We have here an easy, handy-dandy way to find out how much CPU is in use on your server. Of course you can find out by opening up task manager, or by running perfmon, but that’s not really the point. We want something quick and easy. We want something we could potentially use for monitoring, alerting, or tracking over time in SQL Server.
Well of course the answer is Powershell!
Open up Powershell right now, and type “Get-WmiObject win32_processor | select LoadPercentage“. That’s how much CPU is in use right now.
Now let’s say that you have a recurring intermittent CPU spike on your SQL Server. How could we use this? Let’s take a look at our script:
CREATE TABLE #PS
DECLARE @posh NVARCHAR(2000);
SET @posh = ‘powershell “Get-WmiObject win32_processor | select LoadPercentage”‘;
INSERT INTO #PS
( PSoutput )
EXEC xp_cmdshell @posh;
SELECT CAST(LTRIM(RTRIM(PSoutput)) AS INT) AS LoadPercentage
WHERE PSoutput LIKE ‘%[0-9]%’;
DROP TABLE #PS;
Here’s what we’re doing:
- Create a temp table #PS to hold our output.
- Save the Powershell command as a variable.
- Run the Powershell command using xp_cmdshell (this will have to be enabled using sp_configure), and load the results into #PS.
- Select the only numeric value in #PS, trim the spaces off it, and cast it as an integer.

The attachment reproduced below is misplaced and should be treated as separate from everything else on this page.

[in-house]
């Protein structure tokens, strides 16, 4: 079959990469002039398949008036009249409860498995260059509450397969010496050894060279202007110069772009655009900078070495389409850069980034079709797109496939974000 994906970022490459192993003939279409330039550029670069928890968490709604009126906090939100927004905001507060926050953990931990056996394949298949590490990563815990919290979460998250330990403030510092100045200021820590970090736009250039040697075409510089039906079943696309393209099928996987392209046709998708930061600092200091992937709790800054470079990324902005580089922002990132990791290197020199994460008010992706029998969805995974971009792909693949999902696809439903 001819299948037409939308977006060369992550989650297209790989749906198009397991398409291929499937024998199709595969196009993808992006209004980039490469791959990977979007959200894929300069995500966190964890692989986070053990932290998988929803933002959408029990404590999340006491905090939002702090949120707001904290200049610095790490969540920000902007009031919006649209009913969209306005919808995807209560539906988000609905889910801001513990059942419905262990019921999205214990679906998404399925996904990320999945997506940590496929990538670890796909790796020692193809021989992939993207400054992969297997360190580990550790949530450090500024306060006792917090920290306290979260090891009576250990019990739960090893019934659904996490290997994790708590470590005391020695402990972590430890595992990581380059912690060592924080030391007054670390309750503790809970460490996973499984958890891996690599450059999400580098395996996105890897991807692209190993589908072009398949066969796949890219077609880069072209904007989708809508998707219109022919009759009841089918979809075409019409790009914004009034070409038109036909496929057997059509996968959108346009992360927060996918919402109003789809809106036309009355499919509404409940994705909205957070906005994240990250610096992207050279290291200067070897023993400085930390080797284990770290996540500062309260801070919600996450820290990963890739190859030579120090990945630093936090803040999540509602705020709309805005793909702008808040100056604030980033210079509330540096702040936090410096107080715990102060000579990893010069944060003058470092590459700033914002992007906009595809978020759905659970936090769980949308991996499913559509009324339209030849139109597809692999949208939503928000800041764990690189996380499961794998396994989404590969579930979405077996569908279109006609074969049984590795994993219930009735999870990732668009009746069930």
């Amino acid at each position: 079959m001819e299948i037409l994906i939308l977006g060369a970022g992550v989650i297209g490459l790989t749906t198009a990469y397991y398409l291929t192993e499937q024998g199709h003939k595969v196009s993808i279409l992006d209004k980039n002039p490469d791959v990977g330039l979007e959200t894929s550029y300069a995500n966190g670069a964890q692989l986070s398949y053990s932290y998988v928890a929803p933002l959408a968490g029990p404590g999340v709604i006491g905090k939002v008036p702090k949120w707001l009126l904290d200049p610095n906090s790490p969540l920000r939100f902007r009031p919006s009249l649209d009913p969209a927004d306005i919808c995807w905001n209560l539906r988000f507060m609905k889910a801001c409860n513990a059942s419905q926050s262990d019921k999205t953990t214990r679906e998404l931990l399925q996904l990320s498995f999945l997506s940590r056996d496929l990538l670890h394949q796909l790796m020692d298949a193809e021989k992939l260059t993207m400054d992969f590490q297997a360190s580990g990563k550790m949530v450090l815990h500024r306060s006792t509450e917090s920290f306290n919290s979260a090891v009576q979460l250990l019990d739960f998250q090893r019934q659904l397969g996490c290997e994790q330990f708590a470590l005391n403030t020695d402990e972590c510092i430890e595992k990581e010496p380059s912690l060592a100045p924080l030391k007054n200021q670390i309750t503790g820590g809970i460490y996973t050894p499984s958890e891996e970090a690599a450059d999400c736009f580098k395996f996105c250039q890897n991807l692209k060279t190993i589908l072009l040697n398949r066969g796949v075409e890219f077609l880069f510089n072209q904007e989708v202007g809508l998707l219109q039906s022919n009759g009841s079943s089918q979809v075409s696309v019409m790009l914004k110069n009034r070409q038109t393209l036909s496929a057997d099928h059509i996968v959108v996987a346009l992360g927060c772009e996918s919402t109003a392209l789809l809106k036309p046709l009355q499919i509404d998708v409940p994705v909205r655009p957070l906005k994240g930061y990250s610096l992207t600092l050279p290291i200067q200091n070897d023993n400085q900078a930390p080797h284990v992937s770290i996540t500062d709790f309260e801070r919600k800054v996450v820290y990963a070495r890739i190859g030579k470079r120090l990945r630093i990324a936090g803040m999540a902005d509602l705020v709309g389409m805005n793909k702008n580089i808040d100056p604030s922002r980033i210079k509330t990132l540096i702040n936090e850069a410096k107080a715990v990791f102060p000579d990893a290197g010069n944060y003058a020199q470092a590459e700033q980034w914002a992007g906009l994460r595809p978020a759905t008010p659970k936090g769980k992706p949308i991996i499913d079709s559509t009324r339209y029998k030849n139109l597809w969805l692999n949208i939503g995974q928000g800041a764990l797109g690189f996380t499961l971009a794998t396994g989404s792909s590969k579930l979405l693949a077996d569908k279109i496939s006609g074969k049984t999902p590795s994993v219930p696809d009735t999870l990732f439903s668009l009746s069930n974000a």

From here, we could do several things.
- If we wanted to track CPU over time, we could stick this in a job to save that value to a table, and have it run every few minutes.
- Or, we could set up an alert if the CPU goes over a percentage.
- Better yet, a hybrid solution would be to track just the instances of CPU over a threshold (say, 90%), and alert if it happens several times.
We have a solution in place (on a server that spikes CPU randomly) that runs sp_WhoIsActive to a table if CPU is above threshold, and alerts if the CPU has been high for 3 samples out of the last 5. It keeps us from running pell-mell to the computer every time an alert happens, because we set it up to gather information automatically.
Of course it would also be useful to see how much CPU that SQL Server itself is using, to compare against the server total. But that’s a blog for another day.
For more on Powershell, see my “Beginning Powershell Companion PDF” blog, and our Powershell tutorials on the MidnightDBA Admin page.